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LL Cool J On 'Accidental Racist' And Authenticity

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LL Cool J has been making music for more than 25 years. Through it all, he says, he's tried his best to remain authentic.

"The last thing that I want to do is be a hack," says the rapper and actor, born James Todd Smith. "Someone who is adapting to whatever the current trend is, and manipulating the public into being on board with me even though, from an artistic standpoint, I'm not doing anything."

Authentic is the name of LL Cool J's new album. It's his first in five years, as well as his first since splitting from Def Jam, the label that launched his recording career.

Authentic bursts at the seams with guest artists, including Chuck D, Eddie Van Halen, and Earth, Wind and Fire. It also comes hot on the heels of his controversial collaboration with country singer Brad Paisley, "Accidental Racist."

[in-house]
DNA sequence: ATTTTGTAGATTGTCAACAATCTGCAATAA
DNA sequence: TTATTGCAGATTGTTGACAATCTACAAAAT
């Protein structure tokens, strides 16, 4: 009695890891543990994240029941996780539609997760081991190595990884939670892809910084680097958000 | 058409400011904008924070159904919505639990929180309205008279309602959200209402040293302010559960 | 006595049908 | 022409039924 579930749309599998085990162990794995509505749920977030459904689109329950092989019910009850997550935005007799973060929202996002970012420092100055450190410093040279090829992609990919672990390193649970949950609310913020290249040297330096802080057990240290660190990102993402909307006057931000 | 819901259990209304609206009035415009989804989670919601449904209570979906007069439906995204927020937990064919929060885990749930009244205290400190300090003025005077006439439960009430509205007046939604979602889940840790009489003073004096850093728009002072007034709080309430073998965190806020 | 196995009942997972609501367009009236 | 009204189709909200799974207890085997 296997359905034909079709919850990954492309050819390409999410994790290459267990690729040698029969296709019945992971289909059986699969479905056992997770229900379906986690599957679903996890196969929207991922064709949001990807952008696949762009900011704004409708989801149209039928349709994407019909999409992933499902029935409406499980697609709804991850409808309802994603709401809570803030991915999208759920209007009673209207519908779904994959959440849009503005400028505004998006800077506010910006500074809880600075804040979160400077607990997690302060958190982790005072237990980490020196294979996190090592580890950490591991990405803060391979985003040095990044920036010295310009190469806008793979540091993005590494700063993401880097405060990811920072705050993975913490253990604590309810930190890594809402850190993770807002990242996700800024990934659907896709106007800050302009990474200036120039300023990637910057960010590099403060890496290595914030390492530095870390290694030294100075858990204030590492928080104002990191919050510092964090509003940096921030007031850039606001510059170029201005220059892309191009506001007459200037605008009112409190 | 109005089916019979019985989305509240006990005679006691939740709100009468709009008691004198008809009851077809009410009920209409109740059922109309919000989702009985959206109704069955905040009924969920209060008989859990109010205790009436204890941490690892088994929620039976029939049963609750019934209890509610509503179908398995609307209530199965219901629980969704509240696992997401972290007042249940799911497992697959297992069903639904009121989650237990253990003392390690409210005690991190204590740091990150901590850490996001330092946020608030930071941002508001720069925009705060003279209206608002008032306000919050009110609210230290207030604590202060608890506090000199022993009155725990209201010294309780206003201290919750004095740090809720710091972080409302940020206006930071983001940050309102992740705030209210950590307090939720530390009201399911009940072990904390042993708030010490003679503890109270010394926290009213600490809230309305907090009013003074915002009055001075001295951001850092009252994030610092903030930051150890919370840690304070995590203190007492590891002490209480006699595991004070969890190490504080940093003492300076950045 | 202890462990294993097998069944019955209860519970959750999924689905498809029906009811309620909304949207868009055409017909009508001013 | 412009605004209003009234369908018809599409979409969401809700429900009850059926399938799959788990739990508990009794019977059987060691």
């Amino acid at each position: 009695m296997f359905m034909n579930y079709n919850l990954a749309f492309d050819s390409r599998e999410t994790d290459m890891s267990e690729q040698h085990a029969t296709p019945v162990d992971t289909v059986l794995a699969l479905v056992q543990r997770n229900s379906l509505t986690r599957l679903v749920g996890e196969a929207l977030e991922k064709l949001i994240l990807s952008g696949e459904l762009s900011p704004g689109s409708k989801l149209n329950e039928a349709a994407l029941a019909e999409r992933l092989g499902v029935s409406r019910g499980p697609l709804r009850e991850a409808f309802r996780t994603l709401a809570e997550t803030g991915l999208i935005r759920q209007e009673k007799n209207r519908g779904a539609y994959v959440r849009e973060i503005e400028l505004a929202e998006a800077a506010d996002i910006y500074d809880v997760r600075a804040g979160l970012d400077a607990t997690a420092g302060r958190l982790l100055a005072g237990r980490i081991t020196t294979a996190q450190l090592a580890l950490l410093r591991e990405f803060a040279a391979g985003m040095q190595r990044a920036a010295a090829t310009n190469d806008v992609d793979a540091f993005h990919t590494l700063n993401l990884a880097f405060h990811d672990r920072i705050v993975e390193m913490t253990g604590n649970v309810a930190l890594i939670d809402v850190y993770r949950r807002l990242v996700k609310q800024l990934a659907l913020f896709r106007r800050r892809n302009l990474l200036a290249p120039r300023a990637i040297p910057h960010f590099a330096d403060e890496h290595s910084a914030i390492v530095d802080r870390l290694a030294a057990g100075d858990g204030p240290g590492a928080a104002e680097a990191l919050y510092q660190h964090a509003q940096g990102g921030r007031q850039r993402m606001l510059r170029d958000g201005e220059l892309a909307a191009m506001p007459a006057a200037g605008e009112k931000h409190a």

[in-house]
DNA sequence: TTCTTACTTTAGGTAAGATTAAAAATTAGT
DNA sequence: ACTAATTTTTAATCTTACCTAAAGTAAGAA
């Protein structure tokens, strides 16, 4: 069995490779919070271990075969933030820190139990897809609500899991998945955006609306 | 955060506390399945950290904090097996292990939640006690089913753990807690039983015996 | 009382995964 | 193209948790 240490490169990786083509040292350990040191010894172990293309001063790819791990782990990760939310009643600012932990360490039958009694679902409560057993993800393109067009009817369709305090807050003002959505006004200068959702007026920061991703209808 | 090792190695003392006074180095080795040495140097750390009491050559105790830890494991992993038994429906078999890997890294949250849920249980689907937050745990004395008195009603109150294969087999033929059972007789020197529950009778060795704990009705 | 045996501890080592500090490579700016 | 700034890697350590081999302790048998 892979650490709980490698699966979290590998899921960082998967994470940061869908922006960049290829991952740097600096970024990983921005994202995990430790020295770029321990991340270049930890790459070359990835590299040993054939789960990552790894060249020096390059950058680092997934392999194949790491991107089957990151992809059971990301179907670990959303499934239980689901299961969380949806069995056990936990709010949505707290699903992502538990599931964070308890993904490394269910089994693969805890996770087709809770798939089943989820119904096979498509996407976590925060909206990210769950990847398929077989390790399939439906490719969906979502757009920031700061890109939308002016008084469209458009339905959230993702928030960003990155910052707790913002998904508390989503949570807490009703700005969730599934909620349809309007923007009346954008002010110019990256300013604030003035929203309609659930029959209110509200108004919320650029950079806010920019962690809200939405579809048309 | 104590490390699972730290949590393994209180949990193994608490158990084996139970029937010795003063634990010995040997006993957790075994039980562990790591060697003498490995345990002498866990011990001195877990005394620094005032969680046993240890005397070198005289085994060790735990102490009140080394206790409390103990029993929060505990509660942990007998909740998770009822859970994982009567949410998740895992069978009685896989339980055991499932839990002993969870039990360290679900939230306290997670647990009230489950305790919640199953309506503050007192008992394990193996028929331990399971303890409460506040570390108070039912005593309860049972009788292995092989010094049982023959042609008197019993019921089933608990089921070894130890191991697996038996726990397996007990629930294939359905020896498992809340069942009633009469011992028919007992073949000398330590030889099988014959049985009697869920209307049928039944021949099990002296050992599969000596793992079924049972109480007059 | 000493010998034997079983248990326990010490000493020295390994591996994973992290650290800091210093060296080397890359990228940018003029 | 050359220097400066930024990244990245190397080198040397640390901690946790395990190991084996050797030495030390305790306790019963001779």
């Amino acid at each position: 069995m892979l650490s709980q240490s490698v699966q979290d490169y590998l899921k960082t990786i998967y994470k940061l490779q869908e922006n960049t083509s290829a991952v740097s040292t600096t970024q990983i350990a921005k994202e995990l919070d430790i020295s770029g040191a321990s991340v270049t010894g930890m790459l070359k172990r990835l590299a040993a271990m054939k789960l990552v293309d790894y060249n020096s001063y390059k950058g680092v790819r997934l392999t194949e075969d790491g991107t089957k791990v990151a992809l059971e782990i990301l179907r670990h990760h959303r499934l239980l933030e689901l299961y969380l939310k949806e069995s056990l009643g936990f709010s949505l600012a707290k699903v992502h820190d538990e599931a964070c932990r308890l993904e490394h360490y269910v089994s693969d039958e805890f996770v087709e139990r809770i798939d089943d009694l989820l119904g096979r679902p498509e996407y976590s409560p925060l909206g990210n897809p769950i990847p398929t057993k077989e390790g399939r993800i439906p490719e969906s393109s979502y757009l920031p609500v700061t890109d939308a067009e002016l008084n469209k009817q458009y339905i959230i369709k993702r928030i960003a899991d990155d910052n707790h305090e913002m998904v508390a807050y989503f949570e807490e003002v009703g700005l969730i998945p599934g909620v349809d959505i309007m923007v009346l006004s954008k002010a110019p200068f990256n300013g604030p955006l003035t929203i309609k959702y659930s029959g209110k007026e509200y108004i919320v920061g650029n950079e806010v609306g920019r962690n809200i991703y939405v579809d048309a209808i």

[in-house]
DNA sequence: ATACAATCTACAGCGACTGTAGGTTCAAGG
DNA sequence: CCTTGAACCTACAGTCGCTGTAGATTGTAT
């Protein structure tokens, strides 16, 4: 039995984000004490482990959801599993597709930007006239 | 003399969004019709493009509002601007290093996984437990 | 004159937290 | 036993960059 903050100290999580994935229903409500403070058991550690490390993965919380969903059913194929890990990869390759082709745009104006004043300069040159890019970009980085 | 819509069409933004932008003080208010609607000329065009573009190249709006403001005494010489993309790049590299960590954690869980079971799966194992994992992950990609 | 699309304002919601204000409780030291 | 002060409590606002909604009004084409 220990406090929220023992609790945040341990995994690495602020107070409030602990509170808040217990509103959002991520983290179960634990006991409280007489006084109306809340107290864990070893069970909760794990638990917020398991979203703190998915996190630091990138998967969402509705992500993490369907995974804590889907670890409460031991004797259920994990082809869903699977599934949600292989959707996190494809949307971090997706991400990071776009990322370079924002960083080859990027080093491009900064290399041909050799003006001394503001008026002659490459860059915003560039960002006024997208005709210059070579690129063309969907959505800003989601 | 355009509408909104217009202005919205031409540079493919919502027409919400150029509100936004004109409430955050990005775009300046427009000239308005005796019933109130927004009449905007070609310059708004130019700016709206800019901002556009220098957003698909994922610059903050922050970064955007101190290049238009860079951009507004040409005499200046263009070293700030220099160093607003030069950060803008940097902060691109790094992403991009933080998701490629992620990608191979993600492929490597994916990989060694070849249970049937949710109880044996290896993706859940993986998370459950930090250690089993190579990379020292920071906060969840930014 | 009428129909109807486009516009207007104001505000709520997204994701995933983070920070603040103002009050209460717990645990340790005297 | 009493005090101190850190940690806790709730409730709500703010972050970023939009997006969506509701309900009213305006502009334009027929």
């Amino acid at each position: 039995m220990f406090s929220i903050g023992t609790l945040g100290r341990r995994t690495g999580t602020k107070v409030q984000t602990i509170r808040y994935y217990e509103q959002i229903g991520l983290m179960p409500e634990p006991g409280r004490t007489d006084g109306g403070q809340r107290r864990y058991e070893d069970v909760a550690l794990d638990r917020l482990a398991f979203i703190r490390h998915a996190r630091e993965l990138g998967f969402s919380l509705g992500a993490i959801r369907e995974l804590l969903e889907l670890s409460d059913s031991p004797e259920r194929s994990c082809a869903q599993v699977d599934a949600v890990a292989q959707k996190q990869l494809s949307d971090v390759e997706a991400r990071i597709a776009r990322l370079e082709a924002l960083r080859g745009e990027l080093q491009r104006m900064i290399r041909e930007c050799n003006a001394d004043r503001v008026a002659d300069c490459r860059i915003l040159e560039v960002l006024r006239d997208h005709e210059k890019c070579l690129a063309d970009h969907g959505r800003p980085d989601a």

"Music is like a Rorschach test: People hear what they want to hear," LL says. "With that being said, when it comes to that particular song, the only thing that really surprised me is that, me being in the public eye for so long, and people knowing my history and my background, for people to suggest that I was trivializing slavery," he says, chuckling hard enough to lose his breath for a moment. "That was pretty shocking."

LL Cool J spoke with weekends on All Things Considered host Arun Rath. To hear more of their conversation, including LL's story of hearing himself on the radio for the first time, click the audio link.

Copyright 2013 NPR. To see more, visit http://www.npr.org/.

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